The Central Range is tied up with the coast and the hills surrounding Caracas, while the Eastern Range, separated from the Central by the Gulf of Cariaco, covers all of Sucre State and northern Monagas. The Coro System, a mountainous block in the northern occidental territory, is the fount of several sierras and valleys. The Lake Maracaibo region comprehends the lowlands near the Gulf of Venezuela. The country can also be divided into nine geographical areas, some corresponding to the natural regions, one being the Andes Range.

This is a classical division, however. To the south are found the dissected Guiana Highlands, home to Angel Falls, the world's highest waterfall, and the northern edge of Amazonia. The centre of the country is characterised by extensive plains known as the llanos that stretch from the Colombian border to the river delta of the Orinoco east. Venezuela is home to a wide variety of landscapes, such as the north-easternmost extensions of the Andes mountains in the northwest and along the northern Caribbean coast, of which the highest point is the Pico Bolívar at 5,007 m.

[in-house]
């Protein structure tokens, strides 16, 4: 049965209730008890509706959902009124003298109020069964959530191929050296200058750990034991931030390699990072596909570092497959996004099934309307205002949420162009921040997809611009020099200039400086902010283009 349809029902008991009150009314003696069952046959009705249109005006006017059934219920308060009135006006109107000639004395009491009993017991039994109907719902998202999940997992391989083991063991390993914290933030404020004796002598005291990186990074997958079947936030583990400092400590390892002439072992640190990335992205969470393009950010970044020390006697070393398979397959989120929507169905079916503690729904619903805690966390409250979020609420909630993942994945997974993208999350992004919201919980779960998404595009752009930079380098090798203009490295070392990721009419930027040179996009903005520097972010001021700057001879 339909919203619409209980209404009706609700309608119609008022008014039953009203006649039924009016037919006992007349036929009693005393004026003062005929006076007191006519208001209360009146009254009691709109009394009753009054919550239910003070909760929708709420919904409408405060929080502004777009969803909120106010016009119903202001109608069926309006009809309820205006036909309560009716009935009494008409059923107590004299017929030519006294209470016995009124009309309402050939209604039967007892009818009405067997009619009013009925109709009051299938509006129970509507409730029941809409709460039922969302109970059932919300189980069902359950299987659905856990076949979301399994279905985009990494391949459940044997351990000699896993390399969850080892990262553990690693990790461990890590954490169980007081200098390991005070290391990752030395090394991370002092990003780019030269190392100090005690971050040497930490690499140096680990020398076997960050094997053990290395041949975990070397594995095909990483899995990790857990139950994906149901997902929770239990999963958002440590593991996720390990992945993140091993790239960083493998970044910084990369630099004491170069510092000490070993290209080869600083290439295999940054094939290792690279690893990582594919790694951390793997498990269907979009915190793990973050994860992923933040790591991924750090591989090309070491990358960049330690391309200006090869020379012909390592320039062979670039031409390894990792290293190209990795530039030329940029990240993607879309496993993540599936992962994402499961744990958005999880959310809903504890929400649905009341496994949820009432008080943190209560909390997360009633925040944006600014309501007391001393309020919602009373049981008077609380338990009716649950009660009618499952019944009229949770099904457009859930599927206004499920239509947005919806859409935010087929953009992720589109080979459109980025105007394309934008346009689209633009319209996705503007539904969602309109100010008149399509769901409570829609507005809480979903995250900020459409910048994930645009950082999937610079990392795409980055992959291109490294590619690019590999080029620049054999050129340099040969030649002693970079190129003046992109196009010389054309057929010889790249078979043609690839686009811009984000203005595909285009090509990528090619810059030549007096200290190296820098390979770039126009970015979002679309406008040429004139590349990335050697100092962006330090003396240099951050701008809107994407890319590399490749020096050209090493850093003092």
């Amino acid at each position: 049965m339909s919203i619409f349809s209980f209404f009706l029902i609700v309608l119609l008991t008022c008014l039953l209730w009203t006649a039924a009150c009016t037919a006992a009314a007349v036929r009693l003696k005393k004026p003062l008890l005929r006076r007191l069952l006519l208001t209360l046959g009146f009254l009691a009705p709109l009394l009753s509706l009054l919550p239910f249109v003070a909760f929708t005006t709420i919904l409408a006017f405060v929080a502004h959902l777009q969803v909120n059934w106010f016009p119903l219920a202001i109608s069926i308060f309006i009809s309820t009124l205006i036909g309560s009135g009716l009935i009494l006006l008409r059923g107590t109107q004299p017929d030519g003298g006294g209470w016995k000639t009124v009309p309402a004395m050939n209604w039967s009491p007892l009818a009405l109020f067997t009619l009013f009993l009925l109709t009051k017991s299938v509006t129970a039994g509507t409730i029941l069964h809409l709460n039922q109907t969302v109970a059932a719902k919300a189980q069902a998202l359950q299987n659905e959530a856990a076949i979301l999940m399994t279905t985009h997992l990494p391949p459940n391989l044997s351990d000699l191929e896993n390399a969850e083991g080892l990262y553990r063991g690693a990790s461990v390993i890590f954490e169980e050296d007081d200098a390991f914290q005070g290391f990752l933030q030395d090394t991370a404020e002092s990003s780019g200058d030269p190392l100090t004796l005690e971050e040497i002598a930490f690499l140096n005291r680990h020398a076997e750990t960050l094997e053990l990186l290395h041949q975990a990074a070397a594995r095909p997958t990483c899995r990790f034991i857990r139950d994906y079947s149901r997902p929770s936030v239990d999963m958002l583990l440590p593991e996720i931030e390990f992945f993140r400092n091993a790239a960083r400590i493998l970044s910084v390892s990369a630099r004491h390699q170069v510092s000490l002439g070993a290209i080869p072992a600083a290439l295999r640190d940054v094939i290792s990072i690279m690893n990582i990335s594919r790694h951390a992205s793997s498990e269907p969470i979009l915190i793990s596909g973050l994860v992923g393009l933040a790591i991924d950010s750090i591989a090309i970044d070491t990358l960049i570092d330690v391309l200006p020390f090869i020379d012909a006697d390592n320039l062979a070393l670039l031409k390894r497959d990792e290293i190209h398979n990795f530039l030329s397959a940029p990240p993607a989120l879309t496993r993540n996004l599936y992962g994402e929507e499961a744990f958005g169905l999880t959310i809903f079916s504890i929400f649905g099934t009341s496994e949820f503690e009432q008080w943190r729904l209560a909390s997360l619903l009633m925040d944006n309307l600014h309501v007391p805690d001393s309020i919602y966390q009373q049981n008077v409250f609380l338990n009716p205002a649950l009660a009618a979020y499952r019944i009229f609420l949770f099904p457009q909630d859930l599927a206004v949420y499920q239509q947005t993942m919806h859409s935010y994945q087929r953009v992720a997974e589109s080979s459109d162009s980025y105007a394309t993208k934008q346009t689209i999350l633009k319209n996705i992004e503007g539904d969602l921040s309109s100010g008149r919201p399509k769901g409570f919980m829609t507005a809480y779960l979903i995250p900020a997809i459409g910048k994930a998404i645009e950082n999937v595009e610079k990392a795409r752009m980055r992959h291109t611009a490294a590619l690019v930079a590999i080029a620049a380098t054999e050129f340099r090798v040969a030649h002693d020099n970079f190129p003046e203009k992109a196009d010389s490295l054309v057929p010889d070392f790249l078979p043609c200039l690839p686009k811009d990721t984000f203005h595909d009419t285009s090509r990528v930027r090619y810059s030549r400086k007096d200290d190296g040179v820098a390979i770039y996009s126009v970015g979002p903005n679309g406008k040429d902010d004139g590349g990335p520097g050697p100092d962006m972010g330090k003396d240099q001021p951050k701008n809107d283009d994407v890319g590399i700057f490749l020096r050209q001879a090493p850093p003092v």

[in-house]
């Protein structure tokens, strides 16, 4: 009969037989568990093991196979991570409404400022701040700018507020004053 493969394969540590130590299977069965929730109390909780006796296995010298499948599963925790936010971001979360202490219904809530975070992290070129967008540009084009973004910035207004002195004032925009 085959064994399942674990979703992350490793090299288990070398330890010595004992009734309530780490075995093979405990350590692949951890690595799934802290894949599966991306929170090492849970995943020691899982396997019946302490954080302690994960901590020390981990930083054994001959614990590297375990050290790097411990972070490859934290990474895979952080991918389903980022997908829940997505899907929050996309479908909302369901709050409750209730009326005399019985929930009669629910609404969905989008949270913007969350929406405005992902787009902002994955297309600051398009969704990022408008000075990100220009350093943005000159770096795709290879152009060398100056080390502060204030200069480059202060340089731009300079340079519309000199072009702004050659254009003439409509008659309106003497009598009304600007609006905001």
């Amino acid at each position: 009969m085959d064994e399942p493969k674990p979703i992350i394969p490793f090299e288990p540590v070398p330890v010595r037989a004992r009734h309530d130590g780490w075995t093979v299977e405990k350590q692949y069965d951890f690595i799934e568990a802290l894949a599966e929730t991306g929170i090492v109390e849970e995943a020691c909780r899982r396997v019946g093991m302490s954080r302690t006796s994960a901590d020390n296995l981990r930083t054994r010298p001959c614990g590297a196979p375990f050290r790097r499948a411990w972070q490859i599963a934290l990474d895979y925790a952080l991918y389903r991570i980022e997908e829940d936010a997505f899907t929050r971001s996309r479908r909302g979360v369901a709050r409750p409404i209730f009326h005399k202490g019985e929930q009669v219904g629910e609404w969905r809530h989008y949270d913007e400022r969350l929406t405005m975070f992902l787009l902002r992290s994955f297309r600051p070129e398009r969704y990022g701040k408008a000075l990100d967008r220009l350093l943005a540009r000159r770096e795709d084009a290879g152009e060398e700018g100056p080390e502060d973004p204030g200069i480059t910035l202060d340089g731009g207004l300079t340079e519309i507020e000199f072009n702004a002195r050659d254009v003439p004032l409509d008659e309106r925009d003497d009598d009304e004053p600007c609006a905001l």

The country is also divided into ten administrative regions (regiones administrativas), the administrative regions were established by presidential decrees. Venezuela is subdivided into 23 states (estados), a Capital District (Distrito Capital) correspondent to the city of Caracas, and the Federal Dependencies (Dependencias Federales). government, via institutions such as the National Endowment for Democracy and the United States Agency for International Development, has provided opposition groups with monetary support. - - The Chávez administration has so far presented no evidence supporting these accusations, however, although it has been documented that the U.S.